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It is in our weakest moment that we discover how strong we really are. Being abandoned and left for dead by the pharmaceutical poisoners and closed-minded medical community leaves one weak physically, mentally and spiritually.
I met one such walking dead girl who had already brought herself back to life through strength of conviction, a deep soul, a mighty heart, and unabashed love for her child and family. Her name is Lindsey Beck. And despite the massive amount of positivity I have gained through my own work in the marijuana reform movement from so many great people, the moments of weakness are so incredibly low that all of us need help to emerge from them. For me, when those moments occur–when a patient loses their battle with cancer, or a person is arrested, or after a long day of being a “pot priest,” where I listen to heartbreaking stories for hours on end, I think of Lindsey’s incredible story soaked in courage. She’s a Red Bull shot of energy to keep working.
Just keep working.
It was only a few years ago that I met Lindsey at the Connecticut State Capitol during a long, grueling day of public testimony in support of the legalization of medical marijuana. I was still struggling with my public “coming out” as a marijuana activist, having deliberately given up much of my comfortable and easy life to do something very difficult. I heard her testimony and I have never struggled since.
On that day, Lindsey was celebrating a victory: she had gotten out of bed, showered, and made it out of the house. On that day, her mother had to drive her to Hartford and sit with her throughout the day waiting for her to testify before the Judiciary Committee. She joined her at the podium while Lindsey told her story.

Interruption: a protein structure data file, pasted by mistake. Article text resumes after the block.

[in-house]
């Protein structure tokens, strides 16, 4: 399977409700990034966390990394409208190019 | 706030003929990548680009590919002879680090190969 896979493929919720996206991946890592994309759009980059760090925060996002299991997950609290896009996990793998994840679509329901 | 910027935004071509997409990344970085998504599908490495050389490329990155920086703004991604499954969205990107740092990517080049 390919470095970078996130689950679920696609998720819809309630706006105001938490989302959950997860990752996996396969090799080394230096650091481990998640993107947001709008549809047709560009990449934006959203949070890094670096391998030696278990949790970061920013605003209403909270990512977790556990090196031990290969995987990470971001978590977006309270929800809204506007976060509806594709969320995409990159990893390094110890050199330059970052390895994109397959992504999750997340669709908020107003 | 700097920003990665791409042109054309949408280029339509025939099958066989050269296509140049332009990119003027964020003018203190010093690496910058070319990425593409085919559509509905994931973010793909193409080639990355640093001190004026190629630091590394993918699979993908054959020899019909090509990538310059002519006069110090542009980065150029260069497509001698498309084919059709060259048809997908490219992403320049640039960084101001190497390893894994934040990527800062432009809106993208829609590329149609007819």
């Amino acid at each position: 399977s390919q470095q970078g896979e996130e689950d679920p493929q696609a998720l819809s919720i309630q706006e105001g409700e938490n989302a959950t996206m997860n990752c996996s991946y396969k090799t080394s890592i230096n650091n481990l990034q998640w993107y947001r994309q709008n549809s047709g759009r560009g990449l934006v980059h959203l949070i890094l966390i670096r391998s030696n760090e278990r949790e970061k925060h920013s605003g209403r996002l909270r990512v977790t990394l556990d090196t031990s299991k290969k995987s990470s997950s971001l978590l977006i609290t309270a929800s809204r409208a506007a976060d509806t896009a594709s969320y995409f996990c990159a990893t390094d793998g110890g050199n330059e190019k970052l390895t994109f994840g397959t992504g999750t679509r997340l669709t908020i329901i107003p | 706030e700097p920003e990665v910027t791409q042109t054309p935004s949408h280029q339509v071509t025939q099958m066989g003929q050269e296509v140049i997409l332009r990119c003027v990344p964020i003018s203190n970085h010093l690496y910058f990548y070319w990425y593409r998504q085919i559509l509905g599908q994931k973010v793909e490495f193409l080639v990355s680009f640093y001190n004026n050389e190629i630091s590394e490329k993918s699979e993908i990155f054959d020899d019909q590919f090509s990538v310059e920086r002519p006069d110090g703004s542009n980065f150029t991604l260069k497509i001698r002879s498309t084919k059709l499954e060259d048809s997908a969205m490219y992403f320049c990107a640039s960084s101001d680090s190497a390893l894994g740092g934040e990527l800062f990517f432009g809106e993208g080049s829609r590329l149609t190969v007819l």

“On that day, Lindsey was celebrating a victory: she had gotten out of bed, showered, and made it out of the house.”
Lindsey suffers from Crohn’s disease along with severe Post Traumatic Stress Disorder (PTSD) from an abusive relationship and poor medical treatment. Crohn’s wreaks havoc on her body on a daily basis; the PTSD attacks her mind and the two together attack her soul. Lindsey was living a nightmare wherein the doctors she turned to for help were only poisoning her more.
With pharmaceuticals like Dilaudid, Fentanyl and Vicodin coursing through her, she was reduced to helplessness. She was a puddle in her bed, unable to be a mother to her young son or to even perform the most basic functions we all take for granted.
Lindsey asked the Committee Members, Legislators and the world for something that day, “Please let me have some quality to my life. I can accept the hand that I’ve been dealt. All I want is to be allowed to try to live it with some dignity and substance. I just want to raise my son and go back to college and have a career.”
“Please let me have some quality to my life. I can accept the hand that I’ve been dealt. All I want is to be allowed to try to live it with some dignity and substance.”
That statement, that heartfelt plea, was heard all over Connecticut.